From pv magazine India.
Allaying fears the Solar Energy Corporation of India (SECI) may scrap its much-hyped 10 GW manufacturing-linked tender after six postponements and a tepid response from developers, the agency has decided to forge ahead with lone bidder Azure Power.
The Delhi-based developer that made headlines this year by matching India’s lowest solar energy tariff, has bid for a 2 GW project on a single site, as well as 600 MW of manufacturing capacity.
Though that means the mammoth tender has been under-subscribed by almost 75%, there will be no further extension or a cancellation of the exercise.
With a low tariff ceiling and the India-based manufacturing requirement big deterrents, all the other major industry players shied away from the tender, for which the last submission date was on Monday. Foreign developers also steered clear, says IHS Markit’s Dharmendra Kumar, put off by policy uncertainty and the imposition of safeguarding duty on panels imported by India from China and Malaysia.
Industry watchers expected SECI to again extend, or even to scrap the tender, after receiving only one bid. After the sixth postponement, a financial daily newspaper reported the final set of changes had already been made to the tender conditions, and the government was unlikely to further relax the terms.
Hybrid tender also disappoints
In May, SECI had tendered for 10 GW of solar projects with successful bidders having to offer a total of 5 GW of domestic solar manufacturing capacity. Later, the agency reduced the manufacturing capacity requirement to 3GW and the minimum project bid capacity from 1 GW to 600 MW.
Hit by a no-show by bidders at auctions this month, SECI then raised the ceiling price for the mega tender by 10 paise (INR0.01/$0.00014) to INR2.85 ($0.04) per unit.
Elsewhere, India’s first hybrid solar and wind tender – with a 1.2 GW capacity – was also undersubscribed, by 150 MW, with only Adani Green Energy (600 MW) and the Softbank-backed SB Energy (450 MW) bidding. The last submission date for bids was on Tuesday.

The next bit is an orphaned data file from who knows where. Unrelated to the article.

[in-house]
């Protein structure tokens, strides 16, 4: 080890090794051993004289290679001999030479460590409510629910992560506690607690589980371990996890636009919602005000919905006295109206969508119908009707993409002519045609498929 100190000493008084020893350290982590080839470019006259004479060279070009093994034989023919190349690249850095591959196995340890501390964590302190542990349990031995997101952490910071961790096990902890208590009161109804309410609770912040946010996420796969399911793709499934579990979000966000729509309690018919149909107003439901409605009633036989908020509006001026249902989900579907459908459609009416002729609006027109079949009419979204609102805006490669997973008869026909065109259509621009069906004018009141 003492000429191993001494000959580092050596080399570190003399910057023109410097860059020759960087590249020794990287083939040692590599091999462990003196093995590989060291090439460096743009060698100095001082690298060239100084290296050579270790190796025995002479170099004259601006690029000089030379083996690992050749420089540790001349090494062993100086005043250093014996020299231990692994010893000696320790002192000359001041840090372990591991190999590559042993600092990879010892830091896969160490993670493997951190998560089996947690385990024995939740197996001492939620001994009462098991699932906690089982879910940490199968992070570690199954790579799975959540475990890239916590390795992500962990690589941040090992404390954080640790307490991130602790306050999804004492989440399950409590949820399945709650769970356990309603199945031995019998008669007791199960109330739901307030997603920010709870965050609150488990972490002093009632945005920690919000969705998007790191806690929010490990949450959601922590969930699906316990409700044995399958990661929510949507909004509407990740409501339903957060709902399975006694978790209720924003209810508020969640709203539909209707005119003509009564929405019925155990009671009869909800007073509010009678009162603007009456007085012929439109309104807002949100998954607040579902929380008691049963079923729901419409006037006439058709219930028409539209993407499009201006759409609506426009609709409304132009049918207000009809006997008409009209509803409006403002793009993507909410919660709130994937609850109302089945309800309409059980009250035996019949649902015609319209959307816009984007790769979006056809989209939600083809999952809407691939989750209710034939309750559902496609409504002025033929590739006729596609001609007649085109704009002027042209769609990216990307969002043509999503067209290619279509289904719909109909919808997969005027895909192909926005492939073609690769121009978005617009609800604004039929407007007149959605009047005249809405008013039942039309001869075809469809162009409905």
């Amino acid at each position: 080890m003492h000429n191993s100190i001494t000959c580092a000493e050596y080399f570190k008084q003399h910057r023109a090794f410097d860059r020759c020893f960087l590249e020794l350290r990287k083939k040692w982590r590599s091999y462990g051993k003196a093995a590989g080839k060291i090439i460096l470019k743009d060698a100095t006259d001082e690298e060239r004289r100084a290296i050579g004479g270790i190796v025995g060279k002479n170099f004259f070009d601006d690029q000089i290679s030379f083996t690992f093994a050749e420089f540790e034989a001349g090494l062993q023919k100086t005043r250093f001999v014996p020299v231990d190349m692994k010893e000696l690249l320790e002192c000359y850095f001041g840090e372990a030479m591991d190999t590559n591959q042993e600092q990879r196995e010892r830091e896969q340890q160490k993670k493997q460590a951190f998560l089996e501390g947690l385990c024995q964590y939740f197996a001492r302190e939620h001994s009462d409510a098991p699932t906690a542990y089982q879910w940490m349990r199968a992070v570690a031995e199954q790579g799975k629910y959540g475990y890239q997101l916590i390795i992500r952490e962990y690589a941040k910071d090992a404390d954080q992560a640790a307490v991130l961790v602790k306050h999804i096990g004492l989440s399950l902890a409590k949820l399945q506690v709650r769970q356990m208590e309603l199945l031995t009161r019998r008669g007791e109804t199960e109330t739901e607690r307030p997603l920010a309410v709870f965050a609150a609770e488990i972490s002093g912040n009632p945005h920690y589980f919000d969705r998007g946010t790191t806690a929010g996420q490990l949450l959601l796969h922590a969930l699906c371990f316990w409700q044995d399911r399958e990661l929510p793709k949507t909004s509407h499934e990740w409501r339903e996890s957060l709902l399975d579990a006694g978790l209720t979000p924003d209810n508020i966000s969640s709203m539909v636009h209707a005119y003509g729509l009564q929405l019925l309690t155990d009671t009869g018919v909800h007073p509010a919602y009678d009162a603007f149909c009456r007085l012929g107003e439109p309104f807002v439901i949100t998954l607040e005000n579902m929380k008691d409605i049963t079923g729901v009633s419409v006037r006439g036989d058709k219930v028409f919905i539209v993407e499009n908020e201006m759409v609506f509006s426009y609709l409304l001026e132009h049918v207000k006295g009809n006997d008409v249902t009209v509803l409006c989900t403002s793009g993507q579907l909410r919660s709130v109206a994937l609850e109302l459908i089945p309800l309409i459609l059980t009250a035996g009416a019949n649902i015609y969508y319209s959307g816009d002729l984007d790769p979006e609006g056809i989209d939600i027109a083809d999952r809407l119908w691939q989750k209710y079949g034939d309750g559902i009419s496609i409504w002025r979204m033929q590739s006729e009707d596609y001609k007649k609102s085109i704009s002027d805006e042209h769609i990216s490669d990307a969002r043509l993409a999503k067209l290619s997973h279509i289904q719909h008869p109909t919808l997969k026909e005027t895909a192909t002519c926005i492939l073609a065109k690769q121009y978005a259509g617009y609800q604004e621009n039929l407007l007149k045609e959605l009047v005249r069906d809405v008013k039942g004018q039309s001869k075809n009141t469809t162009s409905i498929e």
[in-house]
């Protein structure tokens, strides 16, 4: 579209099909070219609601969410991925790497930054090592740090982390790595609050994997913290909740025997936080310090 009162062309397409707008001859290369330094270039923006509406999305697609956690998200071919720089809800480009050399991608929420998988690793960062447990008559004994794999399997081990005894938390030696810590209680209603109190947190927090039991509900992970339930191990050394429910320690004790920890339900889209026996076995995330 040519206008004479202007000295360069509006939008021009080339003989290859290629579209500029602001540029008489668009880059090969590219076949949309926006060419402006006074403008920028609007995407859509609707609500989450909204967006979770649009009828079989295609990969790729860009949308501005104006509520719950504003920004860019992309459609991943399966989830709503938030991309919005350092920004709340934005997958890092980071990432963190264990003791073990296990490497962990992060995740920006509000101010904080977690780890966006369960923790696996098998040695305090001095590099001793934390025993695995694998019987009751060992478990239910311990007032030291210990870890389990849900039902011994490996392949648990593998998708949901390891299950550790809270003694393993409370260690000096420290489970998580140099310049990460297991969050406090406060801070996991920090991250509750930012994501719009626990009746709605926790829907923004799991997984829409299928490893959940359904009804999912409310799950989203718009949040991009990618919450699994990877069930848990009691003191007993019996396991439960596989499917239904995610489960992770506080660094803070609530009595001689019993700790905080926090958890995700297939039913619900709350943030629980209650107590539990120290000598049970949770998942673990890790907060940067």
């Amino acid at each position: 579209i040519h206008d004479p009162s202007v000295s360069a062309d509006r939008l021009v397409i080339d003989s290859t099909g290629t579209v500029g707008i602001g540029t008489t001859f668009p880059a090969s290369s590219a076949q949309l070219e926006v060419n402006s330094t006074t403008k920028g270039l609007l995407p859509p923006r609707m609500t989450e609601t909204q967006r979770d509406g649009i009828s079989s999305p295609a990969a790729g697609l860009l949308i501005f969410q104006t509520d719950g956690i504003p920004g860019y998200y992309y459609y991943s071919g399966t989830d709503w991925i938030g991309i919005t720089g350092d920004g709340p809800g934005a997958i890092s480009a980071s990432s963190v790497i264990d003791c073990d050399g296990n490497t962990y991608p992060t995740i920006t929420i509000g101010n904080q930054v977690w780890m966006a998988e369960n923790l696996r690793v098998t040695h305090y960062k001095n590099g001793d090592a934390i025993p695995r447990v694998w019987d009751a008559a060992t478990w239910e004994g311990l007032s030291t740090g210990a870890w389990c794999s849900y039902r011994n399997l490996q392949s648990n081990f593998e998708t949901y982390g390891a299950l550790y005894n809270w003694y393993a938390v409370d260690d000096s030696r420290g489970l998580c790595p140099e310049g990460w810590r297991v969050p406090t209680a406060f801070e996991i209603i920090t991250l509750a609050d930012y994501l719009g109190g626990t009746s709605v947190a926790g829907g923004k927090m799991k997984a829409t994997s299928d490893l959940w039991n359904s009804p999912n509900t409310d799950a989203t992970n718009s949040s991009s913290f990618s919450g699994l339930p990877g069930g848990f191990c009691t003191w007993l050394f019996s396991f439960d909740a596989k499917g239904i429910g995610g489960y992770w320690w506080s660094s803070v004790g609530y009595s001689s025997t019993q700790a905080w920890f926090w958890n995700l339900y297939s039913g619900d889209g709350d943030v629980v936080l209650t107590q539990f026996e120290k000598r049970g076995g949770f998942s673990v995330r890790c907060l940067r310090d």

SECI had floated the tender in May, seeking bids for 2.5 GW of hybrid projects, with the size later whittled down to 1.2 GW.
IHS analyst Kumar told pv magazine SECI is planning to conduct tenders for a further 4 GW of solar between next month and February, and called for the government to incentivize domestic production so Indian manufacturers can increase their output and approach the level of their foreign peers on pricing and quality.
This article was amended on 22/11/18 to include the comments of IHS Markit’s Dharmendra Kumar.
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To develop manufacturing base , Govt. could have fix up feed in tariff rate model in parallel for PSU project of say2.8 to 3 per unit and issue PPA directly to domestic manufacturers (cell and panel ) depending on installed manufacturing (with some min capacities say 200MW and in lots ) capacities. Manufacturers intern could negotiate with developer and get solar panel supply contract and steady income (say 10 to 20 paisa per unit) from solar project for 25 years. This could have strengthened the existing domestic manufacturing base and encouraged them to expand their capacities. By this way developer would not find fault with domestic product , which was the case in DCR project.
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